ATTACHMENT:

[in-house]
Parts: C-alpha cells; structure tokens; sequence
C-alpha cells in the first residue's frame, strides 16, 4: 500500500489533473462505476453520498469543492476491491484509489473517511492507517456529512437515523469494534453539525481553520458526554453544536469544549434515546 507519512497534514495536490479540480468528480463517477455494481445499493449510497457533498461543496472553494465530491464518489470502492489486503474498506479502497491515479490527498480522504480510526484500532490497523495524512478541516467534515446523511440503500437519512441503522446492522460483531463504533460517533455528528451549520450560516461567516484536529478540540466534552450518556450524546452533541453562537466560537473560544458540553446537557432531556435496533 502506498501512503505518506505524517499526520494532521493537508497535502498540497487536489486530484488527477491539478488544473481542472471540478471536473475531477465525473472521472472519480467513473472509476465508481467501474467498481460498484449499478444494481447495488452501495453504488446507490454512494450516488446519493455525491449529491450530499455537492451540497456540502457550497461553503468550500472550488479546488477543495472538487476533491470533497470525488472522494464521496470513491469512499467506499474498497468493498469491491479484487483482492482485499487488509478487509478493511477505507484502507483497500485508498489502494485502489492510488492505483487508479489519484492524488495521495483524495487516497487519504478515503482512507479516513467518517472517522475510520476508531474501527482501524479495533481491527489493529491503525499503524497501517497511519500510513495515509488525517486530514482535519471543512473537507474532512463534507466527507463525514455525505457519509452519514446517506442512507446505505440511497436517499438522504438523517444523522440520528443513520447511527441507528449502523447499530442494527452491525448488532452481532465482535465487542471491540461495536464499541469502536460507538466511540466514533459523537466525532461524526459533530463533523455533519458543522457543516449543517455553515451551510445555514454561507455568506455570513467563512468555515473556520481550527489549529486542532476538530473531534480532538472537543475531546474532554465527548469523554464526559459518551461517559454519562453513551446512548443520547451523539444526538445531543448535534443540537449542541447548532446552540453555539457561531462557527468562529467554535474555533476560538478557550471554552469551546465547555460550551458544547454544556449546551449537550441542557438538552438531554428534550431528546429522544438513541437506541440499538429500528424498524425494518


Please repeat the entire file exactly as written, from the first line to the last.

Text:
[in-house]
Parts: C-alpha cells; structure tokens; sequence
C-alpha cells in the first residue's frame, strides 16, 4: 500500500489533473462505476453520498469543492476491491484509489473517511492507517456529512437515523469494534453539525481553520458526554453544536469544549434515546 507519512497534514495536490479540480468528480463517477455494481445499493449510497457533498461543496472553494465530491464518489470502492489486503474498506479502497491515479490527498480522504480510526484500532490497523495524512478541516467534515446523511440503500437519512441503522446492522460483531463504533460517533455528528451549520450560516461567516484536529478540540466534552450518556450524546452533541453562537466560537473560544458540553446537557432531556435496533 502506498501512503505518506505524517499526520494532521493537508497535502498540497487536489486530484488527477491539478488544473481542472471540478471536473475531477465525473472521472472519480467513473472509476465508481467501474467498481460498484449499478444494481447495488452501495453504488446507490454512494450516488446519493455525491449529491450530499455537492451540497456540502457550497461553503468550500472550488479546488477543495472538487476533491470533497470525488472522494464521496470513491469512499467506499474498497468493498469491491479484487483482492482485499487488509478487509478493511477505507484502507483497500485508498489502494485502489492510488492505483487508479489519484492524488495521495483524495487516497487519504478515503482512507479516513467518517472517522475510520476508531474501527482501524479495533481491527489493529491503525499503524497501517497511519500510513495515509488525517486530514482535519471543512473537507474532512463534507466527507463525514455525505457519509452519514446517506442512507446505505440511497436517499438522504438523517444523522440520528443513520447511527441507528449502523447499530442494527452491525448488532452481532465482535465487542471491540461495536464499541469502536460507538466511540466514533459523537466525532461524526459533530463533523455533519458543522457543516449543517455553515451551510445555514454561507455568506455570513467563512468555515473556520481550527489549529486542532476538530473531534480532538472537543475531546474532554465527548469523554464526559459518551461517559454519562453513551446512548443520547451523539444526538445531543448535534443540537449542541447548532446552540453555539457561531462557527468562529467554535474555533476560538478557550471554552469551546465547555460550551458544547454544556449546551449537550441542557438538552438531554428534550431528546429522544438513541437506541440499538429500528424498524425494518